What is neutering?
A neuter procedure is also referred to as orchidectomy or castration. It is a surgical procedure in which the testicles are removed in order to sterilize or render infertile, a male animal.
Why should I have my rabbit neutered?
There are many health and behavioral benefits associated with neutering your rabbit:
• The obvious benefit is the elimination of unwanted pregnancy if there is the possibility of contact with an intact female rabbit. Although raising baby rabbits might seem like a wonderful family experience, finding homes for the babies may prove more challenging than one might anticipate. A single female can produce up to 14 baby rabbits with each litter, and she could have a litter every month - up to 168 rabbits per year!
• Neutering eliminates the risk of testicular cancers. Reproductive cancers are relatively common in rabbits, although more frequent in female rabbits.
• Neutered rabbits are much less likely to display undesirable hormone-induced behaviors such as mounting, urine spraying (or territorial marking), and aggression.
• Litter box habits are more stable in neutered rabbits.
• Your rabbit may be calmer and easier to handle, as he is not experiencing the stresses of sexual frustration.
When should I have my rabbit neutered?
Male rabbits can be neutered as early as four to six months of age. Many veterinarians recommend neutering at six to eight months of age to allow for proper bone growth.
What does a neuter surgery involve?
This surgical procedure is done under general anesthesia. You must NOT fast your rabbit the night prior to surgery, as is done with dogs and cats. Your rabbit will be given a physical examination prior to the surgical procedure. To ensure your rabbit is healthy enough to have surgery, your veterinarian may recommend some pre-surgical blood tests to help identify any pre-existing problems that may compromise your rabbit’s capability of tolerating anesthesia and the surgical procedure. The operation is performed through a small incision in the scrotum or just in front of the penis at the base of the scrotum (pre-scrotal surgical incision). The hair in this area will be shaved and surgically prepared prior to the surgery. The testicles are removed. The surgical incision will be closed with sutures in the skin. Most veterinarians place dissolvable sutures under the skin so the patient will not be able to chew the sutures out.
Most rabbits go home within 24 hours after surgery. A general rule for most veterinary practices is to keep the patient overnight and to ensure he is defecating on his own before going home. In some cases, additional pain medications and syringe feeding with Oxbow Critical Care® will be administered to help keep the digestive tract moving and functional.
What post-operative care will my rabbit need?
Your rabbit will likely be given pain medication in the hospital and may be sent home with medication as deemed necessary by your veterinarian. Keep your rabbit in a clean, quiet environment and try to minimize excessive running, jumping, or hard play that may cause stress or strain on the surgical incision. Feed your rabbit normally. He should have normal eating and drinking habits at home. Inspect and assess your rabbit and the incision daily and report any concerns regarding behavior changes, appetite, drinking, urination, and defecation to your veterinarian immediately.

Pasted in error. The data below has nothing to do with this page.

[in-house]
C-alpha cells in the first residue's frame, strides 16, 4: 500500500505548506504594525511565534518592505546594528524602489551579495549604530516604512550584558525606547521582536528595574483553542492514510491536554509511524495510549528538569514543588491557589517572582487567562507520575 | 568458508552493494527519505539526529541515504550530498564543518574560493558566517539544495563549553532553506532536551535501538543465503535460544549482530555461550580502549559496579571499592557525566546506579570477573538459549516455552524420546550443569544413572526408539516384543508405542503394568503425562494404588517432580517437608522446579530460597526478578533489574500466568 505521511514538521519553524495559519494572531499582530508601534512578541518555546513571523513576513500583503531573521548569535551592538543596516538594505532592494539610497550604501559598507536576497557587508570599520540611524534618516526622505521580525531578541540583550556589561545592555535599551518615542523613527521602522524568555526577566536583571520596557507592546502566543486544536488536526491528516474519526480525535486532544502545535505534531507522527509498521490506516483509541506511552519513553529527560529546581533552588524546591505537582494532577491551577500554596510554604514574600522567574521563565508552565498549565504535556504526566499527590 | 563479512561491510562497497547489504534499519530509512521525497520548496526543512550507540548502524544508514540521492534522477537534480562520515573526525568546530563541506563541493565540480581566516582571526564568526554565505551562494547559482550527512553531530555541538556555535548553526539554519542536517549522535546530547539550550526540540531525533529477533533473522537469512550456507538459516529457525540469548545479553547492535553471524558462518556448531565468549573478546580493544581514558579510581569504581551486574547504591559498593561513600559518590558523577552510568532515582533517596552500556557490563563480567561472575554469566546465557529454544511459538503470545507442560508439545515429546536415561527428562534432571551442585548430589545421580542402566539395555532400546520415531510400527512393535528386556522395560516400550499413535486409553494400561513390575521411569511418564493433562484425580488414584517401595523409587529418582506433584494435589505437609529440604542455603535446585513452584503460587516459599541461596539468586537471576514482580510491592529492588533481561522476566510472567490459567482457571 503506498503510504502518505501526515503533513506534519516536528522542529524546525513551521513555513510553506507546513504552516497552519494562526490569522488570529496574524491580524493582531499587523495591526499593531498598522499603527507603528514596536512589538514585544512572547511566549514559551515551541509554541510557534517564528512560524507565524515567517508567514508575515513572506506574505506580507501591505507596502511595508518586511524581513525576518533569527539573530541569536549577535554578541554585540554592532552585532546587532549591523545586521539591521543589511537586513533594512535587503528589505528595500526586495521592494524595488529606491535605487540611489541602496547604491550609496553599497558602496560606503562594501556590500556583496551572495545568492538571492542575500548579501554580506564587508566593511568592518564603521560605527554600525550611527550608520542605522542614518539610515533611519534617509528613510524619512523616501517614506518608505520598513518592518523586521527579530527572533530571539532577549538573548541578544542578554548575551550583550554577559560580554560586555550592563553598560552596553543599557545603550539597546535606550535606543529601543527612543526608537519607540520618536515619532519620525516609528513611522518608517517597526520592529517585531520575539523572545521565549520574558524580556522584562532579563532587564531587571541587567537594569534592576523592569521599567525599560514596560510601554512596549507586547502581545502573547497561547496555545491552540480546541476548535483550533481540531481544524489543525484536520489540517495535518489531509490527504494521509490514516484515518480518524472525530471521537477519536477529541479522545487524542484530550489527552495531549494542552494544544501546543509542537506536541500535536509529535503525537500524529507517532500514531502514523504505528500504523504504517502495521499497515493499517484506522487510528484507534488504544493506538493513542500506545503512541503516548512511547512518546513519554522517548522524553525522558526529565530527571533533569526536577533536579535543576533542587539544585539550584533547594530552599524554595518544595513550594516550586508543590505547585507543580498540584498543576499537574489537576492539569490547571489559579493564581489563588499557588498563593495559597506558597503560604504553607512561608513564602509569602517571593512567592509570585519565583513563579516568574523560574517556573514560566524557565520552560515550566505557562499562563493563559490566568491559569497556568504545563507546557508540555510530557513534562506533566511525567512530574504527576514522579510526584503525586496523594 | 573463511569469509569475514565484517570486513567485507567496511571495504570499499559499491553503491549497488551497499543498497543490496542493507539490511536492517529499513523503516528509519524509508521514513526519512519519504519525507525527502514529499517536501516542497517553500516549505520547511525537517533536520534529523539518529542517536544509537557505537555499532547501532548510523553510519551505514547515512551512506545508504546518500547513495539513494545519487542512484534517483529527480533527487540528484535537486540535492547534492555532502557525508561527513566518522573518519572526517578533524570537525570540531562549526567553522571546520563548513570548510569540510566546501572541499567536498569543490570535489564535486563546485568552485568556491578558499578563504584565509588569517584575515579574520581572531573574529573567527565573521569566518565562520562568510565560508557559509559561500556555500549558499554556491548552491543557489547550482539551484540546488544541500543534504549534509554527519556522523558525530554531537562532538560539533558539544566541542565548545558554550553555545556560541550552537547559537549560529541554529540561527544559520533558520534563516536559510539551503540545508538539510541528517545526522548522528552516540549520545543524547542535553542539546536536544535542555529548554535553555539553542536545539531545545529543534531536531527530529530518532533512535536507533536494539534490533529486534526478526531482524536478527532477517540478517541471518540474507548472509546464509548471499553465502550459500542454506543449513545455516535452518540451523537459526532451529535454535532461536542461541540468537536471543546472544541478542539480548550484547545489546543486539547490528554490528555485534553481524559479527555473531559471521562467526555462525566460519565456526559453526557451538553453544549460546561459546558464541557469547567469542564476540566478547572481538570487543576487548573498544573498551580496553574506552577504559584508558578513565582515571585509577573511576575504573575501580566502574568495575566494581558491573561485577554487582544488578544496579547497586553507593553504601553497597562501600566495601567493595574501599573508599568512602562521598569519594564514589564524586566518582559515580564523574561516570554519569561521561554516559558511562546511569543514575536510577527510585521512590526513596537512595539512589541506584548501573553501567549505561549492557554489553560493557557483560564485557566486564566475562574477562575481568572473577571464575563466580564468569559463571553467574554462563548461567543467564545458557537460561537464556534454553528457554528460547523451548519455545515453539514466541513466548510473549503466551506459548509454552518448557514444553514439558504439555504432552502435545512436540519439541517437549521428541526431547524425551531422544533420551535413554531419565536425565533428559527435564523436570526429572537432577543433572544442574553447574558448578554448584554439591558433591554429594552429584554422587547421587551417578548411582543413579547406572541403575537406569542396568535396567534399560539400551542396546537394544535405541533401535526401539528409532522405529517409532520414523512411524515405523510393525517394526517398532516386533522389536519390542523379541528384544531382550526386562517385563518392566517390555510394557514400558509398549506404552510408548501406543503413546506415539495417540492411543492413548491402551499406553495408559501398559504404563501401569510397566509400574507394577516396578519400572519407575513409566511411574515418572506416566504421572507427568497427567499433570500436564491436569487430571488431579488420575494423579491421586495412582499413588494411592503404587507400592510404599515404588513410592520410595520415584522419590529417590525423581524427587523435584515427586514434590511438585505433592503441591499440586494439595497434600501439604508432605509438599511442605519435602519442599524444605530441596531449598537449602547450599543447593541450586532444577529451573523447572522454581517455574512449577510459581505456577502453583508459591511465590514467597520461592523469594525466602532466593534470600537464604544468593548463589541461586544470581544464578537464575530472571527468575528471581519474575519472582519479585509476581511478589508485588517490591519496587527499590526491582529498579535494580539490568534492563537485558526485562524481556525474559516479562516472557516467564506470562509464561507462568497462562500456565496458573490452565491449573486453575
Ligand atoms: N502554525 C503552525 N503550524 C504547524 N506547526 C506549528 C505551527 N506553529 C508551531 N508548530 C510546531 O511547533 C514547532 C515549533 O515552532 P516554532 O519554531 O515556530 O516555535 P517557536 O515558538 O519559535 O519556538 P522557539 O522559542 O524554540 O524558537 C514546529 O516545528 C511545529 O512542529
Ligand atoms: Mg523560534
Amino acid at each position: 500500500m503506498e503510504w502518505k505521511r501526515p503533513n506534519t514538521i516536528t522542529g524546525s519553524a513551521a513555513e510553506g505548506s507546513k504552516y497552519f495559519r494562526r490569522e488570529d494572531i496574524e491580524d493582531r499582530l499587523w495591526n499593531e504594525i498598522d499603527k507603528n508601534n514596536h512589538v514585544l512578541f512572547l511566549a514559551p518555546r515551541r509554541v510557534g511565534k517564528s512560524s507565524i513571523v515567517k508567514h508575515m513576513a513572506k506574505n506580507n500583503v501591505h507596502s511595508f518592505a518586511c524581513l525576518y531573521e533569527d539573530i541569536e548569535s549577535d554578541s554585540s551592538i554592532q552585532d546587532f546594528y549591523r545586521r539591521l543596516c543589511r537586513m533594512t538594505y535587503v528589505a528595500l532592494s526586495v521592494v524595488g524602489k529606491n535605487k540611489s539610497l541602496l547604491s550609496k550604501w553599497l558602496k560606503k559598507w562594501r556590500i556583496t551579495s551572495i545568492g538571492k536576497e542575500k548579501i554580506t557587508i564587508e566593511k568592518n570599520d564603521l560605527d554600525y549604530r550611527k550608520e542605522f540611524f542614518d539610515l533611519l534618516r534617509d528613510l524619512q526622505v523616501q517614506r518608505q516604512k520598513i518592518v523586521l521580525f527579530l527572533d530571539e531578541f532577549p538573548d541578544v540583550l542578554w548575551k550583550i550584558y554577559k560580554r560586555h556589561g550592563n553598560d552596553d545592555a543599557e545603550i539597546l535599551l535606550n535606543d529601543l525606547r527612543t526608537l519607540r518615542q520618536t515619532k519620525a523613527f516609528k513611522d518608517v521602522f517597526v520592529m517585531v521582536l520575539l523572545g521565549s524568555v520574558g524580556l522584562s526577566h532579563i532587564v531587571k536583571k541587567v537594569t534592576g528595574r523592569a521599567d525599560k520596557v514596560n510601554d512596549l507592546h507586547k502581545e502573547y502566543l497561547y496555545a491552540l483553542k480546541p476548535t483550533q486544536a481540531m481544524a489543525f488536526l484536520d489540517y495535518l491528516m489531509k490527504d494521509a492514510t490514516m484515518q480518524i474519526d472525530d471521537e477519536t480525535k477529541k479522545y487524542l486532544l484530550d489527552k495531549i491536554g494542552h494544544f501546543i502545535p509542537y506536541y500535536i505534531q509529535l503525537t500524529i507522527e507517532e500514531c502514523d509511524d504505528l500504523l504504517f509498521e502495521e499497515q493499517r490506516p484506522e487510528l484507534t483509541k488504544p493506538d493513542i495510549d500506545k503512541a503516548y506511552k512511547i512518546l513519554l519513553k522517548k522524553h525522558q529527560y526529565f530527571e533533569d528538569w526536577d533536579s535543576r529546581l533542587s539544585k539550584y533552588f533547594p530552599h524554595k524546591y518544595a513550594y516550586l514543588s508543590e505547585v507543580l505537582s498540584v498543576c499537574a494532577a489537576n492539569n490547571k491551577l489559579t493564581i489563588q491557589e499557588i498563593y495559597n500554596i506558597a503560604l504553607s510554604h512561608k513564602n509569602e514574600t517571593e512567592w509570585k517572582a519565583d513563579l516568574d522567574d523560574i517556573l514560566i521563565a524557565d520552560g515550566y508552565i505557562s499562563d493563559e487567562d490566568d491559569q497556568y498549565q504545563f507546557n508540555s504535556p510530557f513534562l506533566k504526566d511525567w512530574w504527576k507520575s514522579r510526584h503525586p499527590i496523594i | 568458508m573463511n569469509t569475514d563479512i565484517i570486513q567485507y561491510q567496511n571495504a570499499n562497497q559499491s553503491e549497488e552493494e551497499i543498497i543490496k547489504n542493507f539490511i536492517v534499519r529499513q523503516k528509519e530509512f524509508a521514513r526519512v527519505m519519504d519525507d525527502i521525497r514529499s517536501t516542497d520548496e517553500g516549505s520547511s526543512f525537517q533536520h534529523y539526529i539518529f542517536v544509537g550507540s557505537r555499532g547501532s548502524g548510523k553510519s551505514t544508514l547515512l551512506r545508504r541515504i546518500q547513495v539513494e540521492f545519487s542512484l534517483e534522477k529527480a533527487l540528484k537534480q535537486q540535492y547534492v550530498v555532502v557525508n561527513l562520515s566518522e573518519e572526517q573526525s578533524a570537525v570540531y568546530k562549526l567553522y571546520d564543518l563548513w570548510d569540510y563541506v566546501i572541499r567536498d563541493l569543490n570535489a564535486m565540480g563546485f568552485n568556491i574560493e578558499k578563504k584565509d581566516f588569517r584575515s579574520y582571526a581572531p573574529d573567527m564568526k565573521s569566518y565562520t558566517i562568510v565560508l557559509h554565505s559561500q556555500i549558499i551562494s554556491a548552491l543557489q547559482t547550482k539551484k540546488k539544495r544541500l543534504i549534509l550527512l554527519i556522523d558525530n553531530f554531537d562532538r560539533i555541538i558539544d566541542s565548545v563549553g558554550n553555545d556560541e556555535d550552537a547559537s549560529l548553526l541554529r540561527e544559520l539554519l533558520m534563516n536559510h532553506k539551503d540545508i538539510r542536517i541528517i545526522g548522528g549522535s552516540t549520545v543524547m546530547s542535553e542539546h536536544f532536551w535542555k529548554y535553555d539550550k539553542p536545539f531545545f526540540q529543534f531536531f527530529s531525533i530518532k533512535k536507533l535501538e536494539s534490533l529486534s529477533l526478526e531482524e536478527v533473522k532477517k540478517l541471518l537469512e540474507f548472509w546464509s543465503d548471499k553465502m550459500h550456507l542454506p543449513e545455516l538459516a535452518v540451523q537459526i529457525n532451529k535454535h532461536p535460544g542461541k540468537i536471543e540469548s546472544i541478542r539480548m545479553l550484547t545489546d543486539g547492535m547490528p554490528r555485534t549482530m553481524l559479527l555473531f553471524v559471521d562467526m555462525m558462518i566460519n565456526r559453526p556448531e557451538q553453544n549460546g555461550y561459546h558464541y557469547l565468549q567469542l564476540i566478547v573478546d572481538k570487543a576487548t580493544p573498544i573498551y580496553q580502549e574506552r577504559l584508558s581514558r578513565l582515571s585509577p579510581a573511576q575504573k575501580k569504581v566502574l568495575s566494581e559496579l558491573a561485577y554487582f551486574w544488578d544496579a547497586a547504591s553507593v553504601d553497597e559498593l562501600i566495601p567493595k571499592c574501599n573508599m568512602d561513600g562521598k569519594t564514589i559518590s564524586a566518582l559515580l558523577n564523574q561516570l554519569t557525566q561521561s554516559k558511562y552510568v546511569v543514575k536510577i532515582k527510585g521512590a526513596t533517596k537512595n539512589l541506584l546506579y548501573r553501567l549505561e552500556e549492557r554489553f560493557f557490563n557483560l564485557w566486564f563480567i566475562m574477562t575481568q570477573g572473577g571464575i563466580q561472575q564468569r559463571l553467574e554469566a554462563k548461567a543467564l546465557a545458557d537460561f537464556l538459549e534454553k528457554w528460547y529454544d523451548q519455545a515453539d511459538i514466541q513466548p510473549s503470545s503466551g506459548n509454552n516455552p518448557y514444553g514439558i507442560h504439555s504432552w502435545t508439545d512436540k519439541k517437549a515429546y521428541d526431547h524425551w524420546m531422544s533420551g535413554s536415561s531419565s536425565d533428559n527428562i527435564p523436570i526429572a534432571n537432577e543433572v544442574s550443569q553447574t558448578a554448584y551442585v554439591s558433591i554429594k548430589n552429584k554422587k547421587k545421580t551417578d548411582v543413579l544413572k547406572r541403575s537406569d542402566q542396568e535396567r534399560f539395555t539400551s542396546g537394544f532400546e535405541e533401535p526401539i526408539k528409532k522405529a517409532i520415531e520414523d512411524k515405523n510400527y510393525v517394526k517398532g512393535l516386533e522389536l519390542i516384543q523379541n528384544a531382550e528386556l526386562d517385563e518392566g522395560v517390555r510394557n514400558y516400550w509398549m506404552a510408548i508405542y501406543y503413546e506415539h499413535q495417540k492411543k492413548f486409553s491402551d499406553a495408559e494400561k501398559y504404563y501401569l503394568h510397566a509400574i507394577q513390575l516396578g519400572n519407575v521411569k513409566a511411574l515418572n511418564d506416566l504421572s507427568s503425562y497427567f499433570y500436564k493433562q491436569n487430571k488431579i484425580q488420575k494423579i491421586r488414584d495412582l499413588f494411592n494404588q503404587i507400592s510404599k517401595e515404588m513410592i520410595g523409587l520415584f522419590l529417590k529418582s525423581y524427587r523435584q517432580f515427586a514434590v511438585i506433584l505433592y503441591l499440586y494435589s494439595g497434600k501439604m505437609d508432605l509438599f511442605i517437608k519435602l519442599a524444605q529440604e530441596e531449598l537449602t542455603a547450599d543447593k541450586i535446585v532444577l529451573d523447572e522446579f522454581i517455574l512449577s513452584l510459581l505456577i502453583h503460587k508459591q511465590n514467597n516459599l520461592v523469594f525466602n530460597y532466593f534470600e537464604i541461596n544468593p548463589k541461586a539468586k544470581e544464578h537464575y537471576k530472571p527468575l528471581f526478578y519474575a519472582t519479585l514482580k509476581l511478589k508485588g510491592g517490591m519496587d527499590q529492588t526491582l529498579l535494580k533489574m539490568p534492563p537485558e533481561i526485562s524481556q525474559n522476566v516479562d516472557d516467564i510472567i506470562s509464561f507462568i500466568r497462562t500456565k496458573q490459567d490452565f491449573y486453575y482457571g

"...report any concerns regarding behavior changes, appetite, drinking, urination, and defecation to your veterinarian immediately."
Occasionally, rabbits will chew the sutures and open the surgical wound. This needs immediate veterinary attention. If sutures are placed on the surface of the skin, they will need to be removed at the hospital in seven to ten days. Sutures placed under the skin should dissolve in 14-21 days.
Are complications common with neutering?
Complications are rare with this surgery. However, as with any anesthetic or surgical procedure, in any species, there is always a small risk. To minimize risks, it is important to follow all pre-operative instructions and report any signs of illness or previous medical conditions to your veterinarian prior to the day of surgery. Potential complications may include:
Anesthetic reaction. Any animal may have an unexpected adverse reaction to any drug or anesthetic. These reactions cannot be foreseen, but are extremely rare.
Internal bleeding. This is very rare and is more likely to occur if your rabbit is too active in the days following the surgery. Signs to watch for include weakness, pale gums, listlessness, poor or absent appetite, or a distended abdomen.
Post-operative infection. Although rare, this may occur, internally or externally, around the incision site. Infection can be managed with antibiotics. Monitor the surgical site daily for swelling, redness, wound breakdown, pus, or other discharge.
Suture reaction. This condition is very rare but occurs when the rabbit’s body reacts to certain types of suture material used during the operation. This results in a draining wound or tract that may appear up to several weeks after the surgery was performed. Medication or additional surgery may be required to remove the suture material and correct the issue.
Address any concerns with your rabbit’s veterinarian ASAP.
Will neutering have any adverse effects on my rabbit?
The vast majority of rabbits will experience no adverse effects following neutering. There are many myths and beliefs about neutering that are not supported by facts or research. Always discuss any concerns you may have about the surgery with a veterinarian familiar with rabbits.